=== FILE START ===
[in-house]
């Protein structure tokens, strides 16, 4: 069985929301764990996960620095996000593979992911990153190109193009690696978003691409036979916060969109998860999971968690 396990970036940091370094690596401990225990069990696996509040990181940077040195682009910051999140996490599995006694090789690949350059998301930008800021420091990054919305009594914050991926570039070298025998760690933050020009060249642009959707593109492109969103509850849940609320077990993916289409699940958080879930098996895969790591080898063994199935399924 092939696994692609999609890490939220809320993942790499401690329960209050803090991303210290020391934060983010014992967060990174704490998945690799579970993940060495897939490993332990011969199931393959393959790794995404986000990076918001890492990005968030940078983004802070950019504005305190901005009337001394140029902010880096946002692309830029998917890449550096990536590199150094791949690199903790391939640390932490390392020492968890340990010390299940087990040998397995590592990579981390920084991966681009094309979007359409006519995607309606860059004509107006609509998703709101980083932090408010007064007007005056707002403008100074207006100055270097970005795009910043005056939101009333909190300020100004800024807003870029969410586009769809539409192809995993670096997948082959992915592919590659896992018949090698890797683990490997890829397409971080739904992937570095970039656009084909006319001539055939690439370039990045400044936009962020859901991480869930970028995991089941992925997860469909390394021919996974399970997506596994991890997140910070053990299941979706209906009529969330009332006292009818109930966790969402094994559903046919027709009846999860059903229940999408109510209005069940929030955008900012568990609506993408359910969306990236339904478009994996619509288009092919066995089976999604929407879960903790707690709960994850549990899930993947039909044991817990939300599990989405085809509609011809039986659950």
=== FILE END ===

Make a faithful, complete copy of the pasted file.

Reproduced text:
[in-house]
């Protein structure tokens, strides 16, 4: 069985929301764990996960620095996000593979992911990153190109193009690696978003691409036979916060969109998860999971968690 396990970036940091370094690596401990225990069990696996509040990181940077040195682009910051999140996490599995006694090789690949350059998301930008800021420091990054919305009594914050991926570039070298025998760690933050020009060249642009959707593109492109969103509850849940609320077990993916289409699940958080879930098996895969790591080898063994199935399924 092939696994692609999609890490939220809320993942790499401690329960209050803090991303210290020391934060983010014992967060990174704490998945690799579970993940060495897939490993332990011969199931393959393959790794995404986000990076918001890492990005968030940078983004802070950019504005305190901005009337001394140029902010880096946002692309830029998917890449550096990536590199150094791949690199903790391939640390932490390392020492968890340990010390299940087990040998397995590592990579981390920084991966681009094309979007359409006519995607309606860059004509107006609509998703709101980083932090408010007064007007005056707002403008100074207006100055270097970005795009910043005056939101009333909190300020100004800024807003870029969410586009769809539409192809995993670096997948082959992915592919590659896992018949090698890797683990490997890829397409971080739904992937570095970039656009084909006319001539055939690439370039990045400044936009962020859901991480869930970028995991089941992925997860469909390394021919996974399970997506596994991890997140910070053990299941979706209906009529969330009332006292009818109930966790969402094994559903046919027709009846999860059903229940999408109510209005069940929030955008900012568990609506993408359910969306990236339904478009994996619509288009092919066995089976999604929407879960903790707690709960994850549990899930993947039909044991817990939300599990989405085809509609011809039986659950």